Reaching the golden years
My late father-in-law used to quip that you had to be a decade older than your chronological age to reach the “golden years.” I always thought that was a good statement until this week when I took a look at the calendar and calculated that on Friday I will be 75 years old! While I was aware of it, I have to admit it was a bit of a shock – I always used the statement that I was upper, upper middle-aged. Now, I have to admit that I’m now an official “old-codger.”
Let me hasten to say that I really don’t think I’m 75 – I see myself as 55. That’s alright, but increasing aches and pains and other minor physical maladies sneak in to turn me back to 75. There is one thing I want to point out and that is I will never become an old curmudgeon. I refuse to ever become an old guy who complains about everything. I will not dwell in the “good old days” and think everything was better “way back in the 1950s,” I have always been a positive person and age will not change that. I will always look forward to a better tomorrow and I will always remain active.
Someone asked if I had a favorite birthday and my answer is “no, I think they were all fun”. I remember one very clearly and that was my 13th birthday. I was a seventh grader and we were playing basketball at Osawatomie. I thought it would be a good idea to score 13 points in honor of becoming a teen-ager. I am sure that I took more than my share of shots, I usually did. I got off to a good start and scored nine points in the first three quarters and then I got an unwanted birthday gift – a broken nose that ended the game for me. That wasn’t quite what I had in mind for a birthday present.
I really don’t have any other memories of childhood birthdays. When we were in the newspaper business, if a birthday fell on Monday, I celebrated it by covering a city council meeting or a school board meeting. If it came on Tuesday, I would be at the Olathe “Daily News” getting the papers printed. Birthdays and, for that matter, anniversaries had to fit into the regimen of the newspaper business. Yes, we usually celebrated on weekends. I celebrated one birthday in Australia, but I don’t remember anything about it. When Jean and I were on a trip to England we went to the theatre. Earlier, I attended the state basketball tournament the year the Braves won the championship.
I really don’t mind getting old – I have always said it is better than second choice. I am fortunate to have outlived my father, who died of a stroke at 52 and his father who was in his late 50s. I would like to be like my maternal grandfather, H. MacDonald Thompson, who died in his sleep at 93. He was an American Baptist minister who preached a sermon on the day he died and drove himself to the church. They discovered he had died, when they went in to tell him that his wife of 63 years had succumbed to cancer at the hospital. I’ve always thought it was wonderful that they went at the same time, not knowing that the other had died and did not have to grieve for each other. If I had a longevity goal it would be to live to age 93 and see all of my grandchildren grown up.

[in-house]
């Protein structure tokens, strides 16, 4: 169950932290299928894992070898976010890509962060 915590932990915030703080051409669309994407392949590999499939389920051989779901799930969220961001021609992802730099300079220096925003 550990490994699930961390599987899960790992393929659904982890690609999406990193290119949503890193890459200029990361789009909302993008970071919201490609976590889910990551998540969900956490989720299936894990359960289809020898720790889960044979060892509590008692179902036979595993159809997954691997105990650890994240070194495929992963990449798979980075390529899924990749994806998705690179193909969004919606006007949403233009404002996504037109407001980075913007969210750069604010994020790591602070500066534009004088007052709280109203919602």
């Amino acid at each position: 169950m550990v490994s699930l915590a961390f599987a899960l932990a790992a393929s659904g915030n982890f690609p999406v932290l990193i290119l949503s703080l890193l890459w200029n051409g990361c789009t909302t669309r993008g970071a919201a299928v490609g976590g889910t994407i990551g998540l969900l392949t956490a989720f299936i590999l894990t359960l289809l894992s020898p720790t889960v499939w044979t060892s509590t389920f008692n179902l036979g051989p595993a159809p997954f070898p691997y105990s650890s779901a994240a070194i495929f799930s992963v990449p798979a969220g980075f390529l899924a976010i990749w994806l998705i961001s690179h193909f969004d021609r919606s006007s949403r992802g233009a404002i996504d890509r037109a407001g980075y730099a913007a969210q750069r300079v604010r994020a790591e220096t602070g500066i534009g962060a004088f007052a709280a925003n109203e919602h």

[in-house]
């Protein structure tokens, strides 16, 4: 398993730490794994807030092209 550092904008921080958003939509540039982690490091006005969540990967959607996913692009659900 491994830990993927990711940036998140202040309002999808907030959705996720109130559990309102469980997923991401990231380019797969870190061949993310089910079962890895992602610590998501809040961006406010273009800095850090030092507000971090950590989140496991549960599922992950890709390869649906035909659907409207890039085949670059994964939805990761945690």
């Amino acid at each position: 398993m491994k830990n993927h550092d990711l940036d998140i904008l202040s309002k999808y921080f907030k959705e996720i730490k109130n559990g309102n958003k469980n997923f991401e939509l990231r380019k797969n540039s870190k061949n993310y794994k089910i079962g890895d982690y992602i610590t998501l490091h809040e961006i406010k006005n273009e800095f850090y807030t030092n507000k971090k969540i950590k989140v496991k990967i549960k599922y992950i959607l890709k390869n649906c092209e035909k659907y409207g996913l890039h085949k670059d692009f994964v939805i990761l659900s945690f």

If I was asked to describe my life in one word, it would be “lucky.” I have lived through some challenges, but things always worked out. I am lucky that I went to the right college, that I entered the right profession, that I went on a blind date in 1958 and met the perfect person and that we have enjoyed 53 years of married bliss. I was born in an era when 185 pound linemen could play small college football. I was very lucky to have some wonderful mentors during my formative years. I was fortunate to purchase the Chieftain-Sentinel Publications. I never minded going to work and I loved the weekly newspaper business. My “good luck” list is very long.
I am glad that I’m an optimist and I will never lose my positive outlook on life. No matter what happens I will accept it and work to make the situation better. I will continue to do everything I can to leave the world a better place than I found it. I plan to remain a lifelong learner and enjoy every second of my life.
Someone asked me what I wanted for my birthday and I said I have it all. I have three wonderful daughters, three tremendous sons-in-law. Beyond that I have been blessed with seven outstanding grandchildren, Andrew and Zach Holder; Katie and Kelsey Pence; Stan, Sam and Shane Skwarlo. I really don’t think that I could ask for more.
Well, yes there is one thing I would like and that would be another 25 years or so and maybe some great grandchildren.